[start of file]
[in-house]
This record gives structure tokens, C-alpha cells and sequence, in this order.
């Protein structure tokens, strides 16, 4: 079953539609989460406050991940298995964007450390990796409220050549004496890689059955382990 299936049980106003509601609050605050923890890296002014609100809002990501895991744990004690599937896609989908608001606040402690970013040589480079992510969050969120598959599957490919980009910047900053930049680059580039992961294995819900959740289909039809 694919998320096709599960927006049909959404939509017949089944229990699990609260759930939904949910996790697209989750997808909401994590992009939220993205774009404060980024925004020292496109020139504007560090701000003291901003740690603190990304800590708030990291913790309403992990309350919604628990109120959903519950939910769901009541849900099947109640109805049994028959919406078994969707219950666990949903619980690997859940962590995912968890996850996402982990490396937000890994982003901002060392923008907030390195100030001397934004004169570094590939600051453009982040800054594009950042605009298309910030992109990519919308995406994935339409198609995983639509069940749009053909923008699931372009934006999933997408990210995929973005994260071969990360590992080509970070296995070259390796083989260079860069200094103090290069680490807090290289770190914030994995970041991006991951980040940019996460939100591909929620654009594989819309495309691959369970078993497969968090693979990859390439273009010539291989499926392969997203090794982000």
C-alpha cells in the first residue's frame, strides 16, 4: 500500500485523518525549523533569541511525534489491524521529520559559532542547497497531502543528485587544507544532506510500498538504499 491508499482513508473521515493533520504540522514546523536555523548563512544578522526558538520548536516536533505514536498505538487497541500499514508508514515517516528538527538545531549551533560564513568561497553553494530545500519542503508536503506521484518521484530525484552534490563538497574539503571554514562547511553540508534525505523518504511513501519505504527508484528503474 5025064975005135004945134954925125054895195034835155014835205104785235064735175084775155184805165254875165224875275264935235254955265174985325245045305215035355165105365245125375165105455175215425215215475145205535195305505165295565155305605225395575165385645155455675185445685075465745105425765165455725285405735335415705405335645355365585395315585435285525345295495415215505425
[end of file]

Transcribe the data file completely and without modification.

[in-house]
This record gives structure tokens, C-alpha cells and sequence, in this order.
């Protein structure tokens, strides 16, 4: 079953539609989460406050991940298995964007450390990796409220050549004496890689059955382990 299936049980106003509601609050605050923890890296002014609100809002990501895991744990004690599937896609989908608001606040402690970013040589480079992510969050969120598959599957490919980009910047900053930049680059580039992961294995819900959740289909039809 694919998320096709599960927006049909959404939509017949089944229990699990609260759930939904949910996790697209989750997808909401994590992009939220993205774009404060980024925004020292496109020139504007560090701000003291901003740690603190990304800590708030990291913790309403992990309350919604628990109120959903519950939910769901009541849900099947109640109805049994028959919406078994969707219950666990949903619980690997859940962590995912968890996850996402982990490396937000890994982003901002060392923008907030390195100030001397934004004169570094590939600051453009982040800054594009950042605009298309910030992109990519919308995406994935339409198609995983639509069940749009053909923008699931372009934006999933997408990210995929973005994260071969990360590992080509970070296995070259390796083989260079860069200094103090290069680490807090290289770190914030994995970041991006991951980040940019996460939100591909929620654009594989819309495309691959369970078993497969968090693979990859390439273009010539291989499926392969997203090794982000």
C-alpha cells in the first residue's frame, strides 16, 4: 500500500485523518525549523533569541511525534489491524521529520559559532542547497497531502543528485587544507544532506510500498538504499 491508499482513508473521515493533520504540522514546523536555523548563512544578522526558538520548536516536533505514536498505538487497541500499514508508514515517516528538527538545531549551533560564513568561497553553494530545500519542503508536503506521484518521484530525484552534490563538497574539503571554514562547511553540508534525505523518504511513501519505504527508484528503474 5025064975005135004945134954925125054895195034835155014835205104785235064735175084775155184805165254875165224875275264935235254955265174985325245045305215035355165105365245125375165105455175215425215215475145205535195305505165295565155305605225395575165385645155455675185445685075465745105425765165455725285405735335415705405335645355365585395315585435285525345295495415215505425